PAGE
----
The assortment of Hebrew and Greek documents that make up the ancient library popularly known as “the Bible” is one of the most significant artifacts of Western civilization.
All of European literature is steeped in allusions to the stories of the Bible. Some of the best and worst aspects of our culture have their origins in its pages. An acquaintance with the Bible is almost as fundamental to education as another artifact from that same distant past, the alphabet.
Yet two types of semi-educated people are doing their best to expunge the Bible from the curriculum:
1) narrow-minded people who regard the Bible as the inerrant word of God, and think that everyone else should too,
2) narrow-minded people who don’t recognize the historical importance of the Bible or the literary value of the King James translation and try to make the teaching of the Bible into a question of civil liberties.
It doesn’t matter that, as the ACLU pointed out in its suit against the Ector County Texas School Board,
the King James Version…is not the Bible of choice for a wide range of Christian denominations, nor for members of the Jewish faith.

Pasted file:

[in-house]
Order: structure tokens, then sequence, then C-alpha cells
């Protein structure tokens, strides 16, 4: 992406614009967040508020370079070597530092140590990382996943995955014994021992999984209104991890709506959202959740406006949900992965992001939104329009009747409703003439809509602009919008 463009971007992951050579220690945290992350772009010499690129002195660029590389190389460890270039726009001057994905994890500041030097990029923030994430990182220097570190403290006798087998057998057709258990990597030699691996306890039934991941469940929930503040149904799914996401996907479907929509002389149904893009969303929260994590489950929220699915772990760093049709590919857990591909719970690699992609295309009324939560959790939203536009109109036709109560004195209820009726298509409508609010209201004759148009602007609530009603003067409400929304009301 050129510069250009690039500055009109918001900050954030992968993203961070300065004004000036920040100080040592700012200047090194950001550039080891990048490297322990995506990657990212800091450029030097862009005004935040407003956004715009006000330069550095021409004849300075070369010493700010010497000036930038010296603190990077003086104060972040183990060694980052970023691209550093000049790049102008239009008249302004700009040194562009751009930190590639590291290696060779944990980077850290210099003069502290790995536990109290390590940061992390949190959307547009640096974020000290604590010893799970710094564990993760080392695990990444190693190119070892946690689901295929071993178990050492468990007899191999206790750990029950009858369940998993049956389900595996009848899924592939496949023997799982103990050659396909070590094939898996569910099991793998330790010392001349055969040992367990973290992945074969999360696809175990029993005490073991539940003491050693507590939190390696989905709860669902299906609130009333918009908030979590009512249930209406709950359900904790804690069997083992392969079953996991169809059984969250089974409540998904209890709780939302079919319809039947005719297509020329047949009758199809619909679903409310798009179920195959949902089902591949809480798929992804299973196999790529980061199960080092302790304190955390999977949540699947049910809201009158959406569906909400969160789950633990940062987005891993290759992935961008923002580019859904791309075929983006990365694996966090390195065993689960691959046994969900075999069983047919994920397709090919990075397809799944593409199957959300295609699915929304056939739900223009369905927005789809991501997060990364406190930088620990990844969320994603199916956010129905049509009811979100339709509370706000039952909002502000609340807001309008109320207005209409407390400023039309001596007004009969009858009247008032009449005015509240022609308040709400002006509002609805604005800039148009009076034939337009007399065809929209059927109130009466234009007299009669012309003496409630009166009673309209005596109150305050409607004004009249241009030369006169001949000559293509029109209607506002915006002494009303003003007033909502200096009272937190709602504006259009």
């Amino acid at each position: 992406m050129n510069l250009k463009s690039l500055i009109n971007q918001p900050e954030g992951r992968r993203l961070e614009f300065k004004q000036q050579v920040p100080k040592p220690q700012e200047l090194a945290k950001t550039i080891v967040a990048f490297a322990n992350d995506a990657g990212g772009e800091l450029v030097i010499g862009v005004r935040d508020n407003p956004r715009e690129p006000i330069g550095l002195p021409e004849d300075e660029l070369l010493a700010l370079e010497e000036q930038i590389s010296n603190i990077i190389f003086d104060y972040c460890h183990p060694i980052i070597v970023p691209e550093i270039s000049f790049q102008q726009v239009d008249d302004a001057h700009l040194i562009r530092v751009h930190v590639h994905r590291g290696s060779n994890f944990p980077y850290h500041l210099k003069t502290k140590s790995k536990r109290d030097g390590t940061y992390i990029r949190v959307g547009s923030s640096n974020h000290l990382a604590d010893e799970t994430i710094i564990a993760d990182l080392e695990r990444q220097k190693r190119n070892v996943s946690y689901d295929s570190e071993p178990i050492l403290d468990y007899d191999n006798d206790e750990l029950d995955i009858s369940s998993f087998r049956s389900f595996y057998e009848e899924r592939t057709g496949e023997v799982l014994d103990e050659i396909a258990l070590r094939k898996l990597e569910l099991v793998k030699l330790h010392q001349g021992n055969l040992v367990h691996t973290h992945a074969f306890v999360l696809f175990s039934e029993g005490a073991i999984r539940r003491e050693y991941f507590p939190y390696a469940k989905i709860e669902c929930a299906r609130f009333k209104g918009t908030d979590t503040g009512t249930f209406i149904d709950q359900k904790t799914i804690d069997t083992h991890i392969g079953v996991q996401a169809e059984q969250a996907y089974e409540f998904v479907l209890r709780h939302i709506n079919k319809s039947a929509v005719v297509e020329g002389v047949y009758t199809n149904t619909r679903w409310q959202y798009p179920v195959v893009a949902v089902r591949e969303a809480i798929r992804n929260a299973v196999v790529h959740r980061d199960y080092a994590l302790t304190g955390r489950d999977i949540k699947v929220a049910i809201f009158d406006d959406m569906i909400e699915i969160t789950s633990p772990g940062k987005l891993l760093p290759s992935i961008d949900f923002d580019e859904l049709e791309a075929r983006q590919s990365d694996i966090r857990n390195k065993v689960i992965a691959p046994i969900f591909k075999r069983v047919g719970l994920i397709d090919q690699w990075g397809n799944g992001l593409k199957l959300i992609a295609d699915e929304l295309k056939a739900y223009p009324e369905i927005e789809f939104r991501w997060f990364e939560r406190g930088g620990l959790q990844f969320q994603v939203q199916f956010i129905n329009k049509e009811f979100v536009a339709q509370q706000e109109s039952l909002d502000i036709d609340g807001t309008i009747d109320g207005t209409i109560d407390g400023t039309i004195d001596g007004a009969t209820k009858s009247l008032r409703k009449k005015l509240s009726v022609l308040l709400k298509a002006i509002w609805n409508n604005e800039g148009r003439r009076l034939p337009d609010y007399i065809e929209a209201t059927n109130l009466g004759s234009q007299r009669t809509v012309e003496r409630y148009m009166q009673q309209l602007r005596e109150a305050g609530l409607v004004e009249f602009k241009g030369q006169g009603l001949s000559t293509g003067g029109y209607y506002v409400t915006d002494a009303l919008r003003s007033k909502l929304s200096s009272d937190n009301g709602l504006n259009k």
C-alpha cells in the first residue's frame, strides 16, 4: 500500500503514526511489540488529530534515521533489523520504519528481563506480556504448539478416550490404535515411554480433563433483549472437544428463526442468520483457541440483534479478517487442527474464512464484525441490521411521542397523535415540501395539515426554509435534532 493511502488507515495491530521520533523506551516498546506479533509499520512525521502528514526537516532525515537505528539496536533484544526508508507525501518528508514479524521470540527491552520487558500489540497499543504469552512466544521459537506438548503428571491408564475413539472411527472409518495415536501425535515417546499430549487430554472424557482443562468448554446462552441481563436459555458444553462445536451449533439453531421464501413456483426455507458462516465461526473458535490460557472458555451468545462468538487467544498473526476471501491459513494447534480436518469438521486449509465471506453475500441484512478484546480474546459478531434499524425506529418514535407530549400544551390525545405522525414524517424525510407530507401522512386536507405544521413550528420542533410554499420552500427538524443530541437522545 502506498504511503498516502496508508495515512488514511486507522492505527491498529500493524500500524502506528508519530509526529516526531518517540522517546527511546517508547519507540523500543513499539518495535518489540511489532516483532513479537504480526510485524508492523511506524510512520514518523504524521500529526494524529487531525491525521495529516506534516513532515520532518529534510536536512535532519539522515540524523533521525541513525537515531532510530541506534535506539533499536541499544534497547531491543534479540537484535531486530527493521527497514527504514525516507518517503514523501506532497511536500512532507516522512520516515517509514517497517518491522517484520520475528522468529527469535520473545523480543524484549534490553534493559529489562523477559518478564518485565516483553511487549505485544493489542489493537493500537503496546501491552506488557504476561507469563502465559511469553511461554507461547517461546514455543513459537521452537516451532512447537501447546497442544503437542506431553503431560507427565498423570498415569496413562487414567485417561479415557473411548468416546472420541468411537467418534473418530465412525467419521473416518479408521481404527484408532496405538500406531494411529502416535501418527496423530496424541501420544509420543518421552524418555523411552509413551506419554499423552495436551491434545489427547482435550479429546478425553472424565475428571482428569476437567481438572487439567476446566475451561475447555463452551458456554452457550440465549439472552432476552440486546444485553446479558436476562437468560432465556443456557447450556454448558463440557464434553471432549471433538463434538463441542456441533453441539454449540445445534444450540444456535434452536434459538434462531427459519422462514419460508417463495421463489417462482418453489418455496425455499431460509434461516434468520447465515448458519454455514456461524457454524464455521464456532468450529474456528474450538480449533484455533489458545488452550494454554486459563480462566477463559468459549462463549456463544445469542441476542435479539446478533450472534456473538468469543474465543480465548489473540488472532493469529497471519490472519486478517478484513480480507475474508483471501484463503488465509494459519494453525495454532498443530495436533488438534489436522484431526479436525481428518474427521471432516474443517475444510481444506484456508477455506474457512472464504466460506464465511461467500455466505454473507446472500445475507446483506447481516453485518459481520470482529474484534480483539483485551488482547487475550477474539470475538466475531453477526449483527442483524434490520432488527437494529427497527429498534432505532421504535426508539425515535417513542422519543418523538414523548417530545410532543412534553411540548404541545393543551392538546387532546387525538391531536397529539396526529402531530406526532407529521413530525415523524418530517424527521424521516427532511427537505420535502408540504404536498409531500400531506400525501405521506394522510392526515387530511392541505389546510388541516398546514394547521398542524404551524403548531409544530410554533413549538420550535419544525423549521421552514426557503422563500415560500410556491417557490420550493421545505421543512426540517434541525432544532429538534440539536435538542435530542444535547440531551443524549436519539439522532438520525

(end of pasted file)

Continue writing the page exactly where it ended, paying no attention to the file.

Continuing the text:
The King James Version is a monument of English literature. It’s the no-brainer choice for the teaching of the Bible as literature to English-speaking students.
A more up-to-date translation based on the findings of modern textual criticism would, of course, be a more appropriate version to be used in a history course.
The argument that “Religion … should be left to individuals and families,” is irrelevant to the question of whether or not the Bible should be in the public school curriculum.
The Bible is a world document. Several religions use it, or some version of it, but “the Bible” belongs to everyone, secularists as well as religionists.
It is not the place of the public school to inculcate religious belief or promote one Bible translation over another as a source of religious instruction, but only very ignorant people fail to realize that the language of the King James translation is as important to the development of modern English as the plays of Shakespeare.